NAIROBI, September 21 – City Hall and the National Environment Management Authority (NEMA) are working to involve residents in cleaning up Nairobi City, once a month.
Mayor Godfrey Majiwa revealed on Saturday that the Nairobi City Council (NCC) would be introducing a new by-law, setting aside one day every month for residents to take part in a communal clean-up exercise.
Majiwa said that the proposed ‘eco-day’, similar to Rwanda’s omuganda, would make Nairobi’s populace more responsible in disposing waste and more conscious of ensuring the city is clean.
“You will ensure that your environment is clean, because you are the one doing the cleaning. But if it’s not your responsibility to come out and clean, it won’t be your business,” the Mayor argued.
He made the remarks during a clean-up exercise in the capital city to mark the Clean The World Day, and observed that the eco-day has been successful in Rwanda.
Majiwa complained that the council’s efforts to clean up the city had been frustrated by irresponsible residents, who constantly litter.
“Our responsibility is to remind you that it is your duty as a resident of the city to maintain cleanliness. Do not leave it to us; we must do it together,” he encouraged.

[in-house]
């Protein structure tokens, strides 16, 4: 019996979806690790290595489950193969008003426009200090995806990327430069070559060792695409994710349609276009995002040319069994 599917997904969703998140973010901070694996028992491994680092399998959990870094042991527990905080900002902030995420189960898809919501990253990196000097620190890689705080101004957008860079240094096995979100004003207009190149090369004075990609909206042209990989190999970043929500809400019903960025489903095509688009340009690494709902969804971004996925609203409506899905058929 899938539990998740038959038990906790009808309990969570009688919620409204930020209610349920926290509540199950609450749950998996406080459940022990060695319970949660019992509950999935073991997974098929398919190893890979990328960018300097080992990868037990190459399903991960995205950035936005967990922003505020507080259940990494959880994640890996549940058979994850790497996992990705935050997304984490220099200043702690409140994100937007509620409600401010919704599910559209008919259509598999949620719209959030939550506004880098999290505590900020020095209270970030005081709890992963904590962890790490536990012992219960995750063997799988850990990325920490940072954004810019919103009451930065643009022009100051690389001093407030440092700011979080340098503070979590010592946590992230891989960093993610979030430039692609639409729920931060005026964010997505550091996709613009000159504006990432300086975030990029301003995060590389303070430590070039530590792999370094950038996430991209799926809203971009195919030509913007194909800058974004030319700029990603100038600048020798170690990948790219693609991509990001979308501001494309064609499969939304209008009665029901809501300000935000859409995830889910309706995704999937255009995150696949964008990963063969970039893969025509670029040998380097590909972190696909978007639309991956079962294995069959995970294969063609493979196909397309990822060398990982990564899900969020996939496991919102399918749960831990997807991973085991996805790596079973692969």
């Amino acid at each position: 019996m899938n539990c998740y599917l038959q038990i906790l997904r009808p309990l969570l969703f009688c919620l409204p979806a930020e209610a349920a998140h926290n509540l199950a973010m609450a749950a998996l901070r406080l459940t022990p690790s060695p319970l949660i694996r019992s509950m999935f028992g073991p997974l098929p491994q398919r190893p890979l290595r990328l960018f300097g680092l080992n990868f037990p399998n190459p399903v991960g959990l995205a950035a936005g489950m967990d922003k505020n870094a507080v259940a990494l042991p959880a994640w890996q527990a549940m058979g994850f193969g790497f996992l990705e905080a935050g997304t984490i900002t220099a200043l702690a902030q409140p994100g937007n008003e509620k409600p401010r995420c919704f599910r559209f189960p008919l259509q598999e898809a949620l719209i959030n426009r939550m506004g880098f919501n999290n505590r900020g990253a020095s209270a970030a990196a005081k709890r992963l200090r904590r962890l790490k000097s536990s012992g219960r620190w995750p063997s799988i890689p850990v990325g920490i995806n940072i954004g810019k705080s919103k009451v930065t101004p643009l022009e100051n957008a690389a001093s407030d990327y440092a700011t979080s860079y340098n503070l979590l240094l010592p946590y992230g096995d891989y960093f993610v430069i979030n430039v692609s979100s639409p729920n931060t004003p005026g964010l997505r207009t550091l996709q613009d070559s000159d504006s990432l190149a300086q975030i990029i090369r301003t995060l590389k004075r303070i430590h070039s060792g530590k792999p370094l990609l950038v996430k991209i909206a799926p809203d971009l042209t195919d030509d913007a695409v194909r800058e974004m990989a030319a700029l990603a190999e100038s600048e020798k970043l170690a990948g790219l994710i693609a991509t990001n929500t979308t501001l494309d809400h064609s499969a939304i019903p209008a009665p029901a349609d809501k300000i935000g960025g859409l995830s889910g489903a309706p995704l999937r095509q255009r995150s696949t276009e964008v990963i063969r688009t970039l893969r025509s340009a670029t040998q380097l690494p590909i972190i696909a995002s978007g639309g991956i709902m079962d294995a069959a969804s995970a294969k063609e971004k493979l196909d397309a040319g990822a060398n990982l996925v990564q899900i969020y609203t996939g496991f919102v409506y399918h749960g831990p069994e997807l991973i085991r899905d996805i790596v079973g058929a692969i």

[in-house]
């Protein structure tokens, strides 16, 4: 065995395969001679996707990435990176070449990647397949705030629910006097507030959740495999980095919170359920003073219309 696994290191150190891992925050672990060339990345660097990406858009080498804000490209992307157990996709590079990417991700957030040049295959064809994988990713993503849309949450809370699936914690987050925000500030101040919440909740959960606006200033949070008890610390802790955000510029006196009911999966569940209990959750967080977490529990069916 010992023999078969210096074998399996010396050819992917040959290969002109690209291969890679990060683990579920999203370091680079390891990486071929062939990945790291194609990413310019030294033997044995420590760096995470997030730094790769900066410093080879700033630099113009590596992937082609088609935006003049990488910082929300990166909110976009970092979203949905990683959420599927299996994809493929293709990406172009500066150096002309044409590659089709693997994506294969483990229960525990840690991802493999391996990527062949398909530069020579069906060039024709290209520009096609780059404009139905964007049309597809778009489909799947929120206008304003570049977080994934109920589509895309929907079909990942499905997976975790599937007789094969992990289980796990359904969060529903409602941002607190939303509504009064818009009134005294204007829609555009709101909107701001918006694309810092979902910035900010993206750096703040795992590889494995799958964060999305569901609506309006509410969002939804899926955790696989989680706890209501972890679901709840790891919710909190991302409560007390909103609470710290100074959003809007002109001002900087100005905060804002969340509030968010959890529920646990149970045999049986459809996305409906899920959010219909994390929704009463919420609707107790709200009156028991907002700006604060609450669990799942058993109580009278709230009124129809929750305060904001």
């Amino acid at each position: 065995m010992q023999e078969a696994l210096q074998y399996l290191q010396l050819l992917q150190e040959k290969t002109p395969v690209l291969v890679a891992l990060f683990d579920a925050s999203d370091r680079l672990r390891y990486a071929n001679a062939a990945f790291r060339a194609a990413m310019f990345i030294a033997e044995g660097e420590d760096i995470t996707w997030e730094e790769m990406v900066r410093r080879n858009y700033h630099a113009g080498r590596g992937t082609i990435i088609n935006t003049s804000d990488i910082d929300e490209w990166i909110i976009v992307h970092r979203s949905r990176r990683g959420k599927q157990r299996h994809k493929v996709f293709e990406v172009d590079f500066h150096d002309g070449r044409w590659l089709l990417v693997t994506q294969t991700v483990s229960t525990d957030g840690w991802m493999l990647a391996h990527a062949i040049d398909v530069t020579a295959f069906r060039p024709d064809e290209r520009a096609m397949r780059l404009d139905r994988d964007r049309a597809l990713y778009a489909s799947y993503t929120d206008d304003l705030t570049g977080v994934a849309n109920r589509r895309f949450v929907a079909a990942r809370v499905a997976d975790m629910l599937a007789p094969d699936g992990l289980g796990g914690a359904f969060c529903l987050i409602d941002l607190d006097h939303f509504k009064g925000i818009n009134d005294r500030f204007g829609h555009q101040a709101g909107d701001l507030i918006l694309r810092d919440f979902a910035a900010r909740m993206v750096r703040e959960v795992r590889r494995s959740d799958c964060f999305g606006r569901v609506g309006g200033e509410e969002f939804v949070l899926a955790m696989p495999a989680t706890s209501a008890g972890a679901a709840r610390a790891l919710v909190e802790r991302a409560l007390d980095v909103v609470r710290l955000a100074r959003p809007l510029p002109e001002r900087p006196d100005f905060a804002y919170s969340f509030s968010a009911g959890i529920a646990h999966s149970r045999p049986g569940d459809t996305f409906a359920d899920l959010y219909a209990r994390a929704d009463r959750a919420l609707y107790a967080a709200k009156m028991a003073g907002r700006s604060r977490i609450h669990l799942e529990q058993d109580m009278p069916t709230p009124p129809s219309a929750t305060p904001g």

“You need to change your waste disposal methods and stop blaming the council for the filth in the city,” Majiwa added, revealing that the NCC cannot access an estimated 4.4 million tonnes of solid waste due to ill-planned buildings that block access routes.
Also present, NEMA Director General Muusya Mwinzi reaffirmed that they would soon be releasing waste management guidelines requiring all city residents to sort out their solid waste before disposing of it.
“We want to put in place guidelines that will ensure that the generator of solid waste, be it industrial or household waste, dispose of it properly. We will be asking you to sort out or segregate the waste,” he said.
Mwinzi and Majiwa reported that the NCC had already secured a 200-acre plot in Ruai, where a new waste management plant would be placed, including a land-fill and an incinerator.
Transfer stations would be set up at each corner of the city where waste would be sorted before being taken to the plant.
The first station will be on a 21-acre piece of land in Kariobangi South.
“We want to plant a shed there where our youth will be engaged in the sifting process. In this way we can give hope and sustainable livelihoods to our youths,” Mwinzi observed.
He said they are already working with a number of major supermarkets to ensure separate litter bins are erected outside the stores to demonstrate how the new guidelines would work.